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Grabbing A Random Sample from the Twitter River

by April 13, 2011

As we prepare to report on weather mood and emotions about gas prices on an ongoing basis, we are faced with an issue of scale. For example, we have been collecting weather-related tweets continuously for the past two weeks, using the keyword list described here, and we now have about 600,000 that have sufficient location information to be of interest to us. There are undoubtedly a bunch of duplicates in this batch, but still, it represents a huge volume of tweets from which we need to extract a sense of the authors’ emotions, and it would simply be too costly to consider sending all of them to our distributed workforce via CrowdFlower.

Clearly, we need to develop a sampling strategy with humans making judgments on a random, yet affordable, sample that is ultimately representative of the much larger volume. Our strategy has been to analyze the large batch of tweets that we had coded for our first weather pilot.

Looking at several states and metropolitan areas with many hundreds of tweets in that earlier study, I extracted a series of successively smaller, random samples. This allowed me to see how the resulting estimates of sentiment changed moving from larger to smaller random samples. Here are two examples, the first from the state of California, the second from New York City. The vertical axis shows the percent of all tweets in the sample for the indicated emotion category on the horizontal axis. Note that these emotion categories include one for people who are just sharing information that has no detectable emotion tied to it, and those that the crowd-sourced workers cannot tell. The differently colored bars represent the different sample sizes, ranging from 25 to 1349 for California.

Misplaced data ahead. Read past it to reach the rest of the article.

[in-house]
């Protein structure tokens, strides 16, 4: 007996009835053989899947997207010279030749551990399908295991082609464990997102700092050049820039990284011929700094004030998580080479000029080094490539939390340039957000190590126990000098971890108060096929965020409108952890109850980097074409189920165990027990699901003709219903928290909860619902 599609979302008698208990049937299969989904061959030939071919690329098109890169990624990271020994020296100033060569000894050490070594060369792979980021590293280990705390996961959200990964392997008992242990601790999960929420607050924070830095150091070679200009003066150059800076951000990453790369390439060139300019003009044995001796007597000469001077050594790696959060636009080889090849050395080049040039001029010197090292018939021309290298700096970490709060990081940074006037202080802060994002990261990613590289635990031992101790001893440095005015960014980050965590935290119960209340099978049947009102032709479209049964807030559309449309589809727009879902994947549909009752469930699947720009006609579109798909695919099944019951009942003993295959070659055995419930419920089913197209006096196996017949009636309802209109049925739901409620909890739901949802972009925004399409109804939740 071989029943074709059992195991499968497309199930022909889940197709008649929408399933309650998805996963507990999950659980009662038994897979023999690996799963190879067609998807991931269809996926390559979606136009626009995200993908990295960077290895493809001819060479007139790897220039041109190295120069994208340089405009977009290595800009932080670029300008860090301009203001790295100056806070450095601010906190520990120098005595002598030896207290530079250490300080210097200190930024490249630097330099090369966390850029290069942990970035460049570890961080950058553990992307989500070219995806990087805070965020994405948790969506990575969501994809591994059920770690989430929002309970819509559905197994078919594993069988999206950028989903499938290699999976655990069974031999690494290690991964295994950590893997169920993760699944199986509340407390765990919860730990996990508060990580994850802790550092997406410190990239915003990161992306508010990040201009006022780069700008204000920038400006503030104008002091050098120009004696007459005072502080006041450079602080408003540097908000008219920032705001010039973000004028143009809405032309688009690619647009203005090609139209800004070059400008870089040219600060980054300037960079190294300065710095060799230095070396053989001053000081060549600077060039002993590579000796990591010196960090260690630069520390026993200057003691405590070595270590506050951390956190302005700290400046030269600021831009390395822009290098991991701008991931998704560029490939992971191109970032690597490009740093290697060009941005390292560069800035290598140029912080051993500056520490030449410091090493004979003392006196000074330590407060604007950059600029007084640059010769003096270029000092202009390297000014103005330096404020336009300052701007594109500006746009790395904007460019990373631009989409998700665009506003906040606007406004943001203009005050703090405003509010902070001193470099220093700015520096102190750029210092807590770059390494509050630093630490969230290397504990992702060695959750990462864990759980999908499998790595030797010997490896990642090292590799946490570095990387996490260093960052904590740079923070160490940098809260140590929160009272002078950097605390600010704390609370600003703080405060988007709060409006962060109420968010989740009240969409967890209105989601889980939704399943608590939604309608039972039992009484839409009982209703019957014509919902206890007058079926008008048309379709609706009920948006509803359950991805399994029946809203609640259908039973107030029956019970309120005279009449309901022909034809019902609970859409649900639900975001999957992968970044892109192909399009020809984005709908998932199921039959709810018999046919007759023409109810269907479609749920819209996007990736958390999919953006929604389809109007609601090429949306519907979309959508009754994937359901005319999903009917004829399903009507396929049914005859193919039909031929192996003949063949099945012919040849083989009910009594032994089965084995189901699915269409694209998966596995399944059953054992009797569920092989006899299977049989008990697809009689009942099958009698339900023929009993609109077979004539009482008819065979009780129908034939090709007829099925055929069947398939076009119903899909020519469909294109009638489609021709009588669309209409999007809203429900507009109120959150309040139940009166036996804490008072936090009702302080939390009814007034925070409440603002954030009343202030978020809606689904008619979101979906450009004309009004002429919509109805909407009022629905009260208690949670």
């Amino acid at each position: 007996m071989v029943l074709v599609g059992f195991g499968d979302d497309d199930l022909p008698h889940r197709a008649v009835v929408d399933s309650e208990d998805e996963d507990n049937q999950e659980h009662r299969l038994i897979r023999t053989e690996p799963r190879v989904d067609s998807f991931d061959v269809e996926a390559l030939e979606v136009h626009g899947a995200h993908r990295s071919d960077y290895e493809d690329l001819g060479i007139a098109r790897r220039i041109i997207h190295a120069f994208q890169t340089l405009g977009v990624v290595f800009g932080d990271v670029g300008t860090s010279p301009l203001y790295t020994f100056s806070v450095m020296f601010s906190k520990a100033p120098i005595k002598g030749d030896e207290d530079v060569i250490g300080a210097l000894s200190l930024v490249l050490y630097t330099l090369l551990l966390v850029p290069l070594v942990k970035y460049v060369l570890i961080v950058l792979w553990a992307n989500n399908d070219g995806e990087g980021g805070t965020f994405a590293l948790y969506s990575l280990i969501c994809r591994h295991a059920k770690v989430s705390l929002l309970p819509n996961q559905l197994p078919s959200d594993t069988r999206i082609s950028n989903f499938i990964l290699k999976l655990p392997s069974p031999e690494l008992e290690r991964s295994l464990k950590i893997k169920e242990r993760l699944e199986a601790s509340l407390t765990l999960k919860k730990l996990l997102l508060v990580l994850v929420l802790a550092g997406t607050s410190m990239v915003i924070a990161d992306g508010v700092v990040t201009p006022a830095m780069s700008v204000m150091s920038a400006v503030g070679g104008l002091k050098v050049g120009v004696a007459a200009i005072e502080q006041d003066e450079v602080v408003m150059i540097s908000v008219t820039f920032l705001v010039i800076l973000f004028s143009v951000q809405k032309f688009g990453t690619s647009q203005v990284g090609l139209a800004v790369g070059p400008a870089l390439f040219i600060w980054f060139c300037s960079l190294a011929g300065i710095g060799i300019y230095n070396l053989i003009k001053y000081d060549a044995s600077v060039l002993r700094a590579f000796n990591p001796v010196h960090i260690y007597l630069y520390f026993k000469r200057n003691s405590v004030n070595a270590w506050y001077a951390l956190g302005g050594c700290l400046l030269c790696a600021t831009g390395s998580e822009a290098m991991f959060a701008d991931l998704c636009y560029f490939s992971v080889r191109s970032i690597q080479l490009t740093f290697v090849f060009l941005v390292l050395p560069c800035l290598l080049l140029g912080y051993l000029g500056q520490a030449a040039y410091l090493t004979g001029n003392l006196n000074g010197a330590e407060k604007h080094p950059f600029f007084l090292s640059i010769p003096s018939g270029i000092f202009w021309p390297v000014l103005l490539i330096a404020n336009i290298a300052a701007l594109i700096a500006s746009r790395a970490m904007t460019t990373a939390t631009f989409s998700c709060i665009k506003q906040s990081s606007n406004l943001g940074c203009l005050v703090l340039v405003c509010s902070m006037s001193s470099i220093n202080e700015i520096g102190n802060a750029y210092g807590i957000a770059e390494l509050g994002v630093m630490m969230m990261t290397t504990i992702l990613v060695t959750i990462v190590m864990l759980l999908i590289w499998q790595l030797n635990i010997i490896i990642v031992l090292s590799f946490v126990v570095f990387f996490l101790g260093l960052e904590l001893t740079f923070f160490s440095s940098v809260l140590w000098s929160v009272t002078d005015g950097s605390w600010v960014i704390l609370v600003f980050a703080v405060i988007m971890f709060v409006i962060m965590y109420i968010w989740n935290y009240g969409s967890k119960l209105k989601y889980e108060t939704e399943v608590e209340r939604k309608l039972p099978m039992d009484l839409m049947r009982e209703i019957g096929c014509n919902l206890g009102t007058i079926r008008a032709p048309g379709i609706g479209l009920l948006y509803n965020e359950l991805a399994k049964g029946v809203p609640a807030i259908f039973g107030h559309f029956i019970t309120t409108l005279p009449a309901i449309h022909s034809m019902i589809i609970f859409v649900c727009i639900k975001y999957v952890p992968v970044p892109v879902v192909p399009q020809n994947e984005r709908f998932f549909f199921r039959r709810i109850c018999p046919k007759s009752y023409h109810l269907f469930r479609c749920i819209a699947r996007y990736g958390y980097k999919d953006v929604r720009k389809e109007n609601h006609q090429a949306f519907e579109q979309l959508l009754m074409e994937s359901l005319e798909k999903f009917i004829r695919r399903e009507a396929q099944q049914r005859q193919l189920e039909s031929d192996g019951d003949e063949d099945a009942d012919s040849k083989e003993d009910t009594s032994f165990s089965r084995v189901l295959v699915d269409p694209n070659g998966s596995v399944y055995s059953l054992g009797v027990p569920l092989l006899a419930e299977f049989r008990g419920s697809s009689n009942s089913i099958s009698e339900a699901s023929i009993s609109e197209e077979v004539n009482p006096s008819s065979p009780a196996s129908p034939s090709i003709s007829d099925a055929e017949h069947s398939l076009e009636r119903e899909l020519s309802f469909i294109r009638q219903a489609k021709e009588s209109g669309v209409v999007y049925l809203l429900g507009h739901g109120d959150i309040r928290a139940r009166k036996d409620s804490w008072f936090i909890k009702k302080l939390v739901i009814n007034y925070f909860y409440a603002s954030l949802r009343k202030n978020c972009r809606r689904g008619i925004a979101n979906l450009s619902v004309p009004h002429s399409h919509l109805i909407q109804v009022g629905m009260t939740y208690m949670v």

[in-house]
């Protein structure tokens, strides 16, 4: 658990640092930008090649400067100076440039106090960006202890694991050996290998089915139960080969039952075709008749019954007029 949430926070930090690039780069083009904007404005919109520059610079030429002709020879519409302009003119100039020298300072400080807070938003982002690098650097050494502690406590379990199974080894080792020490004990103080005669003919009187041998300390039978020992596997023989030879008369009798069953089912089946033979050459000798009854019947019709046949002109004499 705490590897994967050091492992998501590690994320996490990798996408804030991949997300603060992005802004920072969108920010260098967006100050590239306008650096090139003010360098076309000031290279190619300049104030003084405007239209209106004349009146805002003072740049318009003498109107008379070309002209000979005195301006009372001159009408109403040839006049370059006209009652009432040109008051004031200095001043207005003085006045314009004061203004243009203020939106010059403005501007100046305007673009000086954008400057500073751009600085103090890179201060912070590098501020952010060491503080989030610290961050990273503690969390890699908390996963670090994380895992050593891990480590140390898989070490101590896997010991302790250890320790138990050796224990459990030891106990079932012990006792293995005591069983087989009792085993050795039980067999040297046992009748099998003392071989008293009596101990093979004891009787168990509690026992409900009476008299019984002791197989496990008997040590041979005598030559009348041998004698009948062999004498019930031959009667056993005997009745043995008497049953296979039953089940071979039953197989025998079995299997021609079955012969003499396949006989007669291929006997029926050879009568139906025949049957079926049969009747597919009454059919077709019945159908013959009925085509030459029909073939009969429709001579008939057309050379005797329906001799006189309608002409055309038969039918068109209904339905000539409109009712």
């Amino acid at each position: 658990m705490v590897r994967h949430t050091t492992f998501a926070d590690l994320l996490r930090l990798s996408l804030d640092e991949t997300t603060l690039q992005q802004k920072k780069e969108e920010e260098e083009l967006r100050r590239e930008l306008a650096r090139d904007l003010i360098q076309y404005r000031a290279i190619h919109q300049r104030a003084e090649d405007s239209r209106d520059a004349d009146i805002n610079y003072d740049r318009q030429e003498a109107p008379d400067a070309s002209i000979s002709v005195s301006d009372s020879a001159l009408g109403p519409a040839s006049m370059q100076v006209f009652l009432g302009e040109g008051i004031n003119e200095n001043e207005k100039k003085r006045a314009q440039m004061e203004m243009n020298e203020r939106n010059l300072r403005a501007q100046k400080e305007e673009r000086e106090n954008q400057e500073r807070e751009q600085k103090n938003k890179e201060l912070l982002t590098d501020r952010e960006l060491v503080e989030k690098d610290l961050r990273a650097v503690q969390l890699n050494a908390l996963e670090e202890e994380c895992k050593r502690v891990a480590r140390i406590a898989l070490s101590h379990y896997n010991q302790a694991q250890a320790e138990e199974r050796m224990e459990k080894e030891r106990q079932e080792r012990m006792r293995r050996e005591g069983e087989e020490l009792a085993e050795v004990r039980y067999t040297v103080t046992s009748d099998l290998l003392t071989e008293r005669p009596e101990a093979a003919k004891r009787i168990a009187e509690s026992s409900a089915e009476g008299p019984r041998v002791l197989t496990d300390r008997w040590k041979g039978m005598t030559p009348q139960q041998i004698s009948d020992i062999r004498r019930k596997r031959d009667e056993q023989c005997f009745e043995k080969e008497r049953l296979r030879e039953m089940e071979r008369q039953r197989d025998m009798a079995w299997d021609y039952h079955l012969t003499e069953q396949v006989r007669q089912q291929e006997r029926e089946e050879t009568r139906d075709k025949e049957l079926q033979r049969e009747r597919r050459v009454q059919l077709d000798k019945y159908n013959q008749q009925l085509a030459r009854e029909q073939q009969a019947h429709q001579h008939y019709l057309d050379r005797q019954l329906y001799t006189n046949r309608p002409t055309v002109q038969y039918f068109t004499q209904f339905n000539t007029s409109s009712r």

ca_random_samples nyc_random_samples

For California, the quality of the results dropped visibly going from a sample of 50 to 25. For New York City, there was less of a clear break, but visibly we see that samples of 75 or fewer appear to be distinctly different from the larger samples.

The big difference between California and NYC is the relative proportion of positive and negative tweets. This means that, for the same size sample from both locations, there would be comparatively fewer positive tweets in the NYC sample. Looking at the data with this in mind, it would appear that the critical value for a random sample to be representative is how well the minor emotion is sampled. I’m calling the minor emotion the one that is expressed less often, so “positive” for NYC and probably also “positive” for California, although there may not be a significant difference.

My take-away is that we need to have at least 10 tweets for the minor emotion to have a decent estimate of emotion of the entire sample within a given geographic area. Presumably, larger geographic areas may require somewhat larger minimums, especially if they contain a heterogeneous mix of emotions. Implementing this is a bit tricky, given that we need to deliver to CrowdFlower the most efficient number of tweets for coding—too many and the project will have higher costs than necessary, too few and we will not be able to report sentiment values reliably. Our plan is to send 50 tweets per geographic unit for human coding, keeping an eye on the actual numbers of tweets that come back with positive or negative sentiment. Over time, we should be able to fine tune this sampling strategy to have a robust, yet cost-effective approach for ongoing estimates of sentiment.


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